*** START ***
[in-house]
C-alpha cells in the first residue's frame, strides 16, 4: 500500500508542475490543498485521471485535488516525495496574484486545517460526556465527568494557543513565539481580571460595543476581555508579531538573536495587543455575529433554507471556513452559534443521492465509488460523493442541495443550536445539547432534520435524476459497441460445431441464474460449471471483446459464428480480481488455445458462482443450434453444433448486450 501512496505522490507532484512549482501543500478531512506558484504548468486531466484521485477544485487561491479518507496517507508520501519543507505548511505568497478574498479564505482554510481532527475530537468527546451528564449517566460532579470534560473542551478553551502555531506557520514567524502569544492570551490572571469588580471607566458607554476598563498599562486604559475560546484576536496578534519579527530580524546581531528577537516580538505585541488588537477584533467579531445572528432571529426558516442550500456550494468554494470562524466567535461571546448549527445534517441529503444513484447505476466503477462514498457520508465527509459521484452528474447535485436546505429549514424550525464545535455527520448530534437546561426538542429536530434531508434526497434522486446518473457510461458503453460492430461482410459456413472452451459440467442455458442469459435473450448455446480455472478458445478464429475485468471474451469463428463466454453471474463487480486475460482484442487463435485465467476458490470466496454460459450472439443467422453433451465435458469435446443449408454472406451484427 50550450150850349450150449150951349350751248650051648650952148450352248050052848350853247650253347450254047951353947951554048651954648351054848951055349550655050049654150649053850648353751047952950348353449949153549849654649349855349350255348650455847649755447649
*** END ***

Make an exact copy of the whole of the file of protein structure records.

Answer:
[in-house]
C-alpha cells in the first residue's frame, strides 16, 4: 500500500508542475490543498485521471485535488516525495496574484486545517460526556465527568494557543513565539481580571460595543476581555508579531538573536495587543455575529433554507471556513452559534443521492465509488460523493442541495443550536445539547432534520435524476459497441460445431441464474460449471471483446459464428480480481488455445458462482443450434453444433448486450 501512496505522490507532484512549482501543500478531512506558484504548468486531466484521485477544485487561491479518507496517507508520501519543507505548511505568497478574498479564505482554510481532527475530537468527546451528564449517566460532579470534560473542551478553551502555531506557520514567524502569544492570551490572571469588580471607566458607554476598563498599562486604559475560546484576536496578534519579527530580524546581531528577537516580538505585541488588537477584533467579531445572528432571529426558516442550500456550494468554494470562524466567535461571546448549527445534517441529503444513484447505476466503477462514498457520508465527509459521484452528474447535485436546505429549514424550525464545535455527520448530534437546561426538542429536530434531508434526497434522486446518473457510461458503453460492430461482410459456413472452451459440467442455458442469459435473450448455446480455472478458445478464429475485468471474451469463428463466454453471474463487480486475460482484442487463435485465467476458490470466496454460459450472439443467422453433451465435458469435446443449408454472406451484427 50550450150850349450150449150951349350751248650051648650952148450352248050052848350853247650253347450254047951353947951554048651954648351054848951055349550655050049654150649053850648353751047952950348353449949153549849654649349855349350255348650455847649755447649